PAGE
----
EXTERNAL (for general distribution) AI Index: ASA 16/04/94
EXTRA 05/94 Death Penalty/Legal Concern 25 January 1994
MYANMAR (BURMA): Khin Maung Oo, alias Let Kut and three other persons
Amnesty International is concerned at reports that Khin Maung Oo and three
other persons were sentenced to death on 10 January 1994 in Yangon (Rangoon).
According to an official Myanmar radio broadcast on 12 January, the four were
given death sentences by a special court for the murder of a student, Maung
Naing Win, on 8 January. Amnesty International fears that the four are in
imminent danger of execution, and has heard unofficial reports that students
in Yangon have met the First Secretary of the State Law and Order Restoration
Council (SLORC), Lieutenant General Khin Nyunt, to demand a public hanging.
Amnesty International is also concerned that the four may not have received
a fair trial.
Amnesty International opposes the death penalty without reservation on the
grounds that it constitutes a violation of the right to life, and the right
not to be subjected to cruel, inhuman or degrading treatment or punishment
as proclaimed in the Universal Declaration of Human Rights.
According to the radio broadcast, on the evening of 8 January, three people,
including student Maung Naing Win were travelling on a commuter bus when they
were robbed by pickpockets. The three reportedly followed the pickpockets
from the station road bus stop in Hlaing Township and demanded the return of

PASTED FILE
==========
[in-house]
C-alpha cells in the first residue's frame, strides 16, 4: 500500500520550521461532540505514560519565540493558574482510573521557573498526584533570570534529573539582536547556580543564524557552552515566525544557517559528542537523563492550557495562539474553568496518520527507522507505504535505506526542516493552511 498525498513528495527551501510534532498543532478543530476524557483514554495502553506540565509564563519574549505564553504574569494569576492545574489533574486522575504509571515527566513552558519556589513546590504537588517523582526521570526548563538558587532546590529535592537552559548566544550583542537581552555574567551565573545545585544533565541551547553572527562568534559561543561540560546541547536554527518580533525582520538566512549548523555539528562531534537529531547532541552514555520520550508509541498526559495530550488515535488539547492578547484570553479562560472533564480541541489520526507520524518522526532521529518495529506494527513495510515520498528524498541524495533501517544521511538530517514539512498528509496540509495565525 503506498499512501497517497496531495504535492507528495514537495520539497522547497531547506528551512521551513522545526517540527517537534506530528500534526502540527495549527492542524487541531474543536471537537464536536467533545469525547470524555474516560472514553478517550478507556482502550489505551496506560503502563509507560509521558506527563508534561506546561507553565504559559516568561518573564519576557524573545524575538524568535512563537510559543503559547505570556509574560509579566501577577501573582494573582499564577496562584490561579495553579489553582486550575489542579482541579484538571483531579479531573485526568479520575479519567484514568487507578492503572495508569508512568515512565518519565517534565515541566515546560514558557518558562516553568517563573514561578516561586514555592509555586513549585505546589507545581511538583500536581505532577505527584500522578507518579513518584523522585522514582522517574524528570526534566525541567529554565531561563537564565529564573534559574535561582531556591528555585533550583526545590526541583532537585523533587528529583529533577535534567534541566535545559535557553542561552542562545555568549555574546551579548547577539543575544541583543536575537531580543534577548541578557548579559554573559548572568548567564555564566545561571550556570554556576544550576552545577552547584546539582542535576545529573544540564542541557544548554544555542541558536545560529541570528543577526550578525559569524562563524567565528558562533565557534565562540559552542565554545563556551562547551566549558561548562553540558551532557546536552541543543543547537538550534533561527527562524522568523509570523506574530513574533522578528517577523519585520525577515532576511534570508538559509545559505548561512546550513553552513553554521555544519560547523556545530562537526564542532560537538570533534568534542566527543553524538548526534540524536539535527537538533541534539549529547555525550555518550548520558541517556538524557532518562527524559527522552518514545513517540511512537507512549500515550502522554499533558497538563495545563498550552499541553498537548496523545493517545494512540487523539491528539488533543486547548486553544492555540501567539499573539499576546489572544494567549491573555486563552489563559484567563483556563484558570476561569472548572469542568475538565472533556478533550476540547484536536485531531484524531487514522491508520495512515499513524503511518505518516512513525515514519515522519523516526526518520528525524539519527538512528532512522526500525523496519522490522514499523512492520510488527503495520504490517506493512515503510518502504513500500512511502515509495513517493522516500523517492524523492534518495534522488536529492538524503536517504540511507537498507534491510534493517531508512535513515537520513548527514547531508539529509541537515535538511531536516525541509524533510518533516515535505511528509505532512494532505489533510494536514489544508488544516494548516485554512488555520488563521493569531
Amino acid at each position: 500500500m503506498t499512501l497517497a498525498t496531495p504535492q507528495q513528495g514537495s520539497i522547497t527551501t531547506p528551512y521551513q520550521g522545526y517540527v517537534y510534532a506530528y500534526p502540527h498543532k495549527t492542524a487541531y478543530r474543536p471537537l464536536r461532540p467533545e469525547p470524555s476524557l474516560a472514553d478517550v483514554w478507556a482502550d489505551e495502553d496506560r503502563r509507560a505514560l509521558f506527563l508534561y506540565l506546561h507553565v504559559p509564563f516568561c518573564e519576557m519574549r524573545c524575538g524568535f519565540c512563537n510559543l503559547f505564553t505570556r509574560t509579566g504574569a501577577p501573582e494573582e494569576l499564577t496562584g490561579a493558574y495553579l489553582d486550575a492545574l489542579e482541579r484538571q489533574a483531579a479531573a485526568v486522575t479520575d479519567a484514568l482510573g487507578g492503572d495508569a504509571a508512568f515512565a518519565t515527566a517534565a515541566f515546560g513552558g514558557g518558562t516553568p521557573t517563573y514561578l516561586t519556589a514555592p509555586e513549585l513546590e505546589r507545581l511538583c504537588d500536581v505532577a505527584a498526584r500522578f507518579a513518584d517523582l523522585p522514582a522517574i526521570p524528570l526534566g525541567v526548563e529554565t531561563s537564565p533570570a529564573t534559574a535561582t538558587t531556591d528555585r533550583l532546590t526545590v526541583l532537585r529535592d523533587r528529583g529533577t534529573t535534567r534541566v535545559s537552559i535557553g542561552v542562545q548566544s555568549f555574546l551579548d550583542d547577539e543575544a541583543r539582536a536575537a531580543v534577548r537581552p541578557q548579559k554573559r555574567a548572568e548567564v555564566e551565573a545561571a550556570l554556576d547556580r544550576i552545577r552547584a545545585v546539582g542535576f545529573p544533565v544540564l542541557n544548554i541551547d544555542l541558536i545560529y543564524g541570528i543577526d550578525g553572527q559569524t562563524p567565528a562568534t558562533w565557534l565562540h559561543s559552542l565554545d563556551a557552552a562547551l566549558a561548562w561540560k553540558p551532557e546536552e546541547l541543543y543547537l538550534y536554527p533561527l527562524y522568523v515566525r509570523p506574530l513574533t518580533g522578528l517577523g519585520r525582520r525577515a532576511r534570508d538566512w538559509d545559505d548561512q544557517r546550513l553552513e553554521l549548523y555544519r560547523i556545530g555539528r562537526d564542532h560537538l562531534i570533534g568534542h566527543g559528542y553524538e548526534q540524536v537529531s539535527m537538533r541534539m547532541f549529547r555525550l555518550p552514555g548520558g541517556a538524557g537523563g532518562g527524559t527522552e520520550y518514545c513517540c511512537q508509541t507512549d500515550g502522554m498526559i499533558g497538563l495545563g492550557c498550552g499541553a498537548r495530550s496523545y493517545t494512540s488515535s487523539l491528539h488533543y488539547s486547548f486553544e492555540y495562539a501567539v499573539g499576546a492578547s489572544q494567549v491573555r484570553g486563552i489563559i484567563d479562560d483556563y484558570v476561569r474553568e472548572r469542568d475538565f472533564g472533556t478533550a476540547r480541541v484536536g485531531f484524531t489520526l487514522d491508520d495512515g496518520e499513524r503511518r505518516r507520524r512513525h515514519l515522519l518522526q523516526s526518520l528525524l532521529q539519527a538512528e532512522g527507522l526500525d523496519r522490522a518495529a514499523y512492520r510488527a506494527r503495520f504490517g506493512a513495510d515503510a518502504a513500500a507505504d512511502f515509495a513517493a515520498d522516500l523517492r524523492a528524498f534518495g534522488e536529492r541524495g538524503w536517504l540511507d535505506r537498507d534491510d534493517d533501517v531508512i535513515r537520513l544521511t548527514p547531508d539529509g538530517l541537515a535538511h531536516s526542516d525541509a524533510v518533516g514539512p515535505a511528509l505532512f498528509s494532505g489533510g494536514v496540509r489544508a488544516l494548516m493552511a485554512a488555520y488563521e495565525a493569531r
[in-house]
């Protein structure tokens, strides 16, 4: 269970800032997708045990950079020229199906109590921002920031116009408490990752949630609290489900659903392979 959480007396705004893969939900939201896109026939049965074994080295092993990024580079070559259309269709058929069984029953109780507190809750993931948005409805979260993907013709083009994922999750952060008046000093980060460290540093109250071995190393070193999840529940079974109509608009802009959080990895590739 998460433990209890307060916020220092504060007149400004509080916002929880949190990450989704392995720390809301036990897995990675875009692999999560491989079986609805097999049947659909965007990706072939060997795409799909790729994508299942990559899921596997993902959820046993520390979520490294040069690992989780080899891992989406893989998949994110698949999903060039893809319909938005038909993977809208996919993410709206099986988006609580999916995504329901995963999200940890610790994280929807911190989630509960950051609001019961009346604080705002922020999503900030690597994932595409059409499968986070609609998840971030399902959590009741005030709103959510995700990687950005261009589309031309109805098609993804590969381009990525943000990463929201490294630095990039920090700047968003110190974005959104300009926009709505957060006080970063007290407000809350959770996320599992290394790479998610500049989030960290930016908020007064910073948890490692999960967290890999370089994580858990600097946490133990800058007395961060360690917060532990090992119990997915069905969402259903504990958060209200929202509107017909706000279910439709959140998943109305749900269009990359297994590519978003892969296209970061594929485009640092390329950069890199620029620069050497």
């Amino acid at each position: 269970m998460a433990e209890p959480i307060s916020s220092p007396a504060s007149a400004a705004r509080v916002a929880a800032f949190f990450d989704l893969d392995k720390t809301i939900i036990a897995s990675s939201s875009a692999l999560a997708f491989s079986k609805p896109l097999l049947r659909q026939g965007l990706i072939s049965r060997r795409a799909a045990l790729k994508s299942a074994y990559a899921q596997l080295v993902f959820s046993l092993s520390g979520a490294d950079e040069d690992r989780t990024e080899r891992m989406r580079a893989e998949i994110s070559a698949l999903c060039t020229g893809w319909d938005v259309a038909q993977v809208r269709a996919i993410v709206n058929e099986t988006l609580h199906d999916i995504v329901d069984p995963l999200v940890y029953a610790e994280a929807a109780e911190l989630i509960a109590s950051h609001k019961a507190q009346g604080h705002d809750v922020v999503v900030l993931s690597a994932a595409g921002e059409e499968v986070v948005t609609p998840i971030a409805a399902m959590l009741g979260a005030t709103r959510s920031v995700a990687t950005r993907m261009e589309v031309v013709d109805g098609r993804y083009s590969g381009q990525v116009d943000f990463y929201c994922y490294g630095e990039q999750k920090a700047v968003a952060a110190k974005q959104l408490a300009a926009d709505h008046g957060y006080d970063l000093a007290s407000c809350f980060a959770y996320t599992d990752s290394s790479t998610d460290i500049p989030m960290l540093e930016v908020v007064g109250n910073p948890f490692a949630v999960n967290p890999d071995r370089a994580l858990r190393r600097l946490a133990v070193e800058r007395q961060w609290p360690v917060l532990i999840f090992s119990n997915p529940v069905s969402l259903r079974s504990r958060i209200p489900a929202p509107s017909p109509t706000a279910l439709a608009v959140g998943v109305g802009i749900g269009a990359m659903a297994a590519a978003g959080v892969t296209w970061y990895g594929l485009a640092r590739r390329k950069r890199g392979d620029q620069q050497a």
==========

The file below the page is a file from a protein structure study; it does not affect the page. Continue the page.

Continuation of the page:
the wallet. They were then reportedly attacked by the alleged pickpockets,
and Maung Naing Win died from stab wounds. A special court tried Khin Maung
Oo and the three other accused persons and sentenced them to death only two
days after the crime allegedly took place. No details were given about the
exact charges brought against the four accused persons, the laws under which
they were charged, or whether they had a lawyer to defend them.
Large-scale public unrest and pro-democracy demonstrations led by students,
Buddhist monks and others occurred in Myanmar in 1988, following the stabbing
of a student in a tea-shop. The SLORC took power and thousands died as the
uprising was violently suppressed. Over a hundred death sentences were handed
down in the aftermath of the uprising, although Amnesty International has not
received reports of any executions being carried out.
RECOMMENDED ACTION: Please send telegrams/telexes and airmail letters either
in English or in your own language:
- expressing unconditional opposition to the death penalty, which constitutes
a violation of the right to life and the right not to be subjected to cruel,
inhuman or degrading treatment or punishment;
- expressing concern that Khin Maung Oo and three others have been sentenced